A) Many beginner test takers believe that since there are 2 major sections on the test – Quantitative and Verbal, the GMAT tests basic Math and English skills. However, this is not exactly what the test is designed for. As you already know, by now, the GMAT is a Management test. Therefore, it is designed to evaluate skills that good managers should demonstrate: analytical, critical thinking, decision making, and time management skills.

Here is what the Official Guide for GMAT is saying about the Math section that many students fret about:

The GMAT exam only requires basic quantitative analysis skills. You should review the math skills (algebra, geometry, basic arithmetic), but the required skill is very low. The difficulty of the GMAT Quantitative questions stems from the logic and analysis used to solve the problems and not the underlying math skills.

When studying for the GMAT, make sure to get the basic Math theory out of the way, and then focus on developing the management skills actually being tested on the GMAT. Do careful research about GMAT preparation programs and make sure the resources you use focus on training you, and not just on covering the course content.

Most importantly, the GMAT evaluates your ability to learn and study for an unfamiliar test. One of the first things I tell my students in class is that everyone could get a 700 score on the test. They need not be mathematicians or PhDs to ace the GMAT. They just need to have an open mind, study “smart”, and trust the system: thousands of students before them mastered the test, and they could certainly do so too!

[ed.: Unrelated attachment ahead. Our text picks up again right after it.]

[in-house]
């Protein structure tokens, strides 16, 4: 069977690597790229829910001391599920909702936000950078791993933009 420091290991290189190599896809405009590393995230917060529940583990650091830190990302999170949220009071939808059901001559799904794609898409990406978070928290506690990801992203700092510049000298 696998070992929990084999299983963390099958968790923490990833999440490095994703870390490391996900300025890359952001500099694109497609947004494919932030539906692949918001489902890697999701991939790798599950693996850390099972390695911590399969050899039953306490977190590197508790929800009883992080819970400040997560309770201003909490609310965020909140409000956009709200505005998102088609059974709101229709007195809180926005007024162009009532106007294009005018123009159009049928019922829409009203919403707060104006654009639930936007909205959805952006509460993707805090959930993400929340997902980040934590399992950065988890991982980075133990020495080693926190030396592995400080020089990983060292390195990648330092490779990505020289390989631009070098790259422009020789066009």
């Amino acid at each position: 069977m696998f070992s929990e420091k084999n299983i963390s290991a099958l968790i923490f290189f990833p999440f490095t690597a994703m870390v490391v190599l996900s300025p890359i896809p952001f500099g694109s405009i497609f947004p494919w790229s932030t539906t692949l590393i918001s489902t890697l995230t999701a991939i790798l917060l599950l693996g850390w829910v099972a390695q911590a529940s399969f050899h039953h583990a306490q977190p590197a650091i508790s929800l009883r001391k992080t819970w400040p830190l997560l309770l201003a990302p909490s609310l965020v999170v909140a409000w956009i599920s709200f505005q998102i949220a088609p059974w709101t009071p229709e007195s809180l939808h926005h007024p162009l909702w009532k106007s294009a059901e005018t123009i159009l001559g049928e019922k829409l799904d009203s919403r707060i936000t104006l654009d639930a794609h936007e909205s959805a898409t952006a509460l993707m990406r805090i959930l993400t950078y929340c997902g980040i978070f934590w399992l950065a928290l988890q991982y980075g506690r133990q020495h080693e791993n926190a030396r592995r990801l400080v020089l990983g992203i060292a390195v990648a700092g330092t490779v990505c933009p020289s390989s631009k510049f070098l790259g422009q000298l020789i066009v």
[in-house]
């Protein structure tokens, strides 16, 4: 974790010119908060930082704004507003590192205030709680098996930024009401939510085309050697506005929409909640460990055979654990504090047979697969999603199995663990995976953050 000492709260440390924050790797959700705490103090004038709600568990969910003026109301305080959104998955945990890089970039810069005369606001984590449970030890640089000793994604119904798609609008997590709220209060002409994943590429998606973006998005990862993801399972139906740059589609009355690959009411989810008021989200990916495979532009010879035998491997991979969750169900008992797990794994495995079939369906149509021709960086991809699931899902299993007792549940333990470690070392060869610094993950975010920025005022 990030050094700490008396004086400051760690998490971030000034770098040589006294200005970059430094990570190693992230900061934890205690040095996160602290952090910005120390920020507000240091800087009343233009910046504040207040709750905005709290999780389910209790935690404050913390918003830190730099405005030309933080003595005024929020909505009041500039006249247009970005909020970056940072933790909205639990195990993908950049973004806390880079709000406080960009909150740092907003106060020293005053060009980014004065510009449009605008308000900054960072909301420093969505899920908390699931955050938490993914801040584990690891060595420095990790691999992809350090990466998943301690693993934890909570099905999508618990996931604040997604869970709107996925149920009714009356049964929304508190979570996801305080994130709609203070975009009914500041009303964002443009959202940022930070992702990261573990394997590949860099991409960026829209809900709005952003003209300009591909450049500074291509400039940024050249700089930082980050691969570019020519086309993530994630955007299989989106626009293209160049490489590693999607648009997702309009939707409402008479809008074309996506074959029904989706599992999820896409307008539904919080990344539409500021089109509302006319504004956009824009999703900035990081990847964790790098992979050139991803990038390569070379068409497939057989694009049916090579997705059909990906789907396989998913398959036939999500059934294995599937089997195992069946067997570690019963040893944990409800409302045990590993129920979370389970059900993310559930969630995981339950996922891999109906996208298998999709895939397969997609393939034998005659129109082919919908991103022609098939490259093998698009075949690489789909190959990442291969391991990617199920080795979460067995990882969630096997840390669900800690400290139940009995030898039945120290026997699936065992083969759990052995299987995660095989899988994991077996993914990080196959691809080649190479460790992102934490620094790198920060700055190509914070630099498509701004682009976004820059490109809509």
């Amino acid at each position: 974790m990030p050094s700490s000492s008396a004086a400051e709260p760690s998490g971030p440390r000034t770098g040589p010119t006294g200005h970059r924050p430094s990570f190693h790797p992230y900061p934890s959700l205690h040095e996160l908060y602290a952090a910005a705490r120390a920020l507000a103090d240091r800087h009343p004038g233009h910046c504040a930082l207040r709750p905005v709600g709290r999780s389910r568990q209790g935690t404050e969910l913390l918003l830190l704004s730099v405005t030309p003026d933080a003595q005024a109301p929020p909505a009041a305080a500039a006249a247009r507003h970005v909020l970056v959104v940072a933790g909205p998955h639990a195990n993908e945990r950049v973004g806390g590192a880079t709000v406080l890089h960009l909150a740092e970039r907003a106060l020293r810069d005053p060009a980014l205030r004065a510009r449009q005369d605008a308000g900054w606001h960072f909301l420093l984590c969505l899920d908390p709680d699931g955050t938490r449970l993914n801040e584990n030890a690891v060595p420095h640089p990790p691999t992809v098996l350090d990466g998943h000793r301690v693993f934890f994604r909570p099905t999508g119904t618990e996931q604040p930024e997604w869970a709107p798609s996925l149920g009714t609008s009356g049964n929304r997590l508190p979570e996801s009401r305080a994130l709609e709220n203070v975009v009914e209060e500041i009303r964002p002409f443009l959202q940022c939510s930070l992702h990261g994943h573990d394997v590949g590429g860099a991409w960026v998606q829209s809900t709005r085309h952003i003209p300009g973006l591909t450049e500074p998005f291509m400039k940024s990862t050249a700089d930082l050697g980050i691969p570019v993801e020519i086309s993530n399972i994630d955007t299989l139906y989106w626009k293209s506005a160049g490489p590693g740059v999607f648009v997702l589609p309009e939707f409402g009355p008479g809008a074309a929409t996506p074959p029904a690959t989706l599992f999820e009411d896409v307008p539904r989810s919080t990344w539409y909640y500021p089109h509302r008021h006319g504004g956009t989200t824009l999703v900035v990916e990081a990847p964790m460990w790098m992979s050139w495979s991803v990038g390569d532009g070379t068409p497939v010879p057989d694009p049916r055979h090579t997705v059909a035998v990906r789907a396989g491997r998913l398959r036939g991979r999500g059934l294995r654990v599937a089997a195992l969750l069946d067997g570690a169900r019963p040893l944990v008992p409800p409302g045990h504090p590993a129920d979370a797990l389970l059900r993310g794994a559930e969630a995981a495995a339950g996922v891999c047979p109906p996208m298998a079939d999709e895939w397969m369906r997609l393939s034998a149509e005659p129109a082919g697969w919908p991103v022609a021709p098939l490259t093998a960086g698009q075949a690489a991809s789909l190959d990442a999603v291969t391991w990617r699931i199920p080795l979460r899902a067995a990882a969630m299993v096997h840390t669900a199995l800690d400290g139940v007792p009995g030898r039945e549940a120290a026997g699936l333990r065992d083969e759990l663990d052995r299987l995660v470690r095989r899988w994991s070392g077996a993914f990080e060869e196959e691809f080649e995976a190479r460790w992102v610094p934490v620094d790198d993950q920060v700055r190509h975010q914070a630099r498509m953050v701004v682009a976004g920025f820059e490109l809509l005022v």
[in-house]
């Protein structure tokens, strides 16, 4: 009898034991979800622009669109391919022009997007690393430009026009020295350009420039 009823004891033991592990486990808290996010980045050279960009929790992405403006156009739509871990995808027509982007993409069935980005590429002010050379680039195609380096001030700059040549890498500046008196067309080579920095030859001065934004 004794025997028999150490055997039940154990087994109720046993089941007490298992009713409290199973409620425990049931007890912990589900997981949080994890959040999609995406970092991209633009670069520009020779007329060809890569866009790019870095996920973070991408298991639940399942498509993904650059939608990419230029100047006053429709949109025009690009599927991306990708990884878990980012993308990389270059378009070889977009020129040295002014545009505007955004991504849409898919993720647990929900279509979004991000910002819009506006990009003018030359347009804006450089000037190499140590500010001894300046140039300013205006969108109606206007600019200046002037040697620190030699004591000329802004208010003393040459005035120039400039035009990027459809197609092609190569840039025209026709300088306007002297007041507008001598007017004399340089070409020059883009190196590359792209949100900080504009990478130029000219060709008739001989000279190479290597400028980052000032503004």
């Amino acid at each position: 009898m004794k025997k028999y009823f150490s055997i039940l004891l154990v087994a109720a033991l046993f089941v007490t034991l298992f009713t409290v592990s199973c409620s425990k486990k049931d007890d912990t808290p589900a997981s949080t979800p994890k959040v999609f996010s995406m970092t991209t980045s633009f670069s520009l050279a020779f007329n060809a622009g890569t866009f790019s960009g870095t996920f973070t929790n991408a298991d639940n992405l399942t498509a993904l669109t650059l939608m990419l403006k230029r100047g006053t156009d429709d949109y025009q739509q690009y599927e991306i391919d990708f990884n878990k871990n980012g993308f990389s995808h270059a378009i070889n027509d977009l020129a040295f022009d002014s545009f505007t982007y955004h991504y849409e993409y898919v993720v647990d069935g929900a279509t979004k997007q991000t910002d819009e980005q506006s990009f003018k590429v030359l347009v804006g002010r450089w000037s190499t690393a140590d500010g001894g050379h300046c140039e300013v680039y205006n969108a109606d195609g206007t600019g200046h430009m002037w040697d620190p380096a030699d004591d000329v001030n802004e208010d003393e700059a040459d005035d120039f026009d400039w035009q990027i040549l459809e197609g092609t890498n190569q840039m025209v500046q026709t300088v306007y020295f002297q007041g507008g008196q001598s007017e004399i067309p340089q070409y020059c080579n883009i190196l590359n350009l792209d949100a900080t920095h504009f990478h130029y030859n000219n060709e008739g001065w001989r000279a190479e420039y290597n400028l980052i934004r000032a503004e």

Q) What is the format of the test and how can I best approach it?

A) The GMAT consists of 4 sections:

  1. Analytical Writing Assessment, also known as the “essay” (30 minutes)
  2. Integrated Reasoning, a section that combines Math and Verbal question types into 12 mini-cases (30 minutes)
  3. Quantitative, also known as the “Math” section, that includes 2 types of multiple-choice questions: Problem Solving (that’s all about finding the right answer out of 5 possible ones in the shortest time) and Data Sufficiency (that evaluates candidate’s ability to understand whether information given is sufficient to answer the question, but does not require finding the actual answer). The Math section includes 37 questions in total and lasts for 75 minutes.
  4. Verbal section that includes 3 types of multiple-choice questions: Sentence Correction (that’s all about working with Sentences), Critical Reasoning (working with Arguments) and Reading Comprehension (working with longer Passages). The Verbal section contains 41 questions and also lasts for 75 minutes. Verbal section is the last on the test, has more questions, and requires higher mind concentration to select the best answer. This is one of the reasons why statistically it’s a lot harder to achieve very high scores on the Verbal section.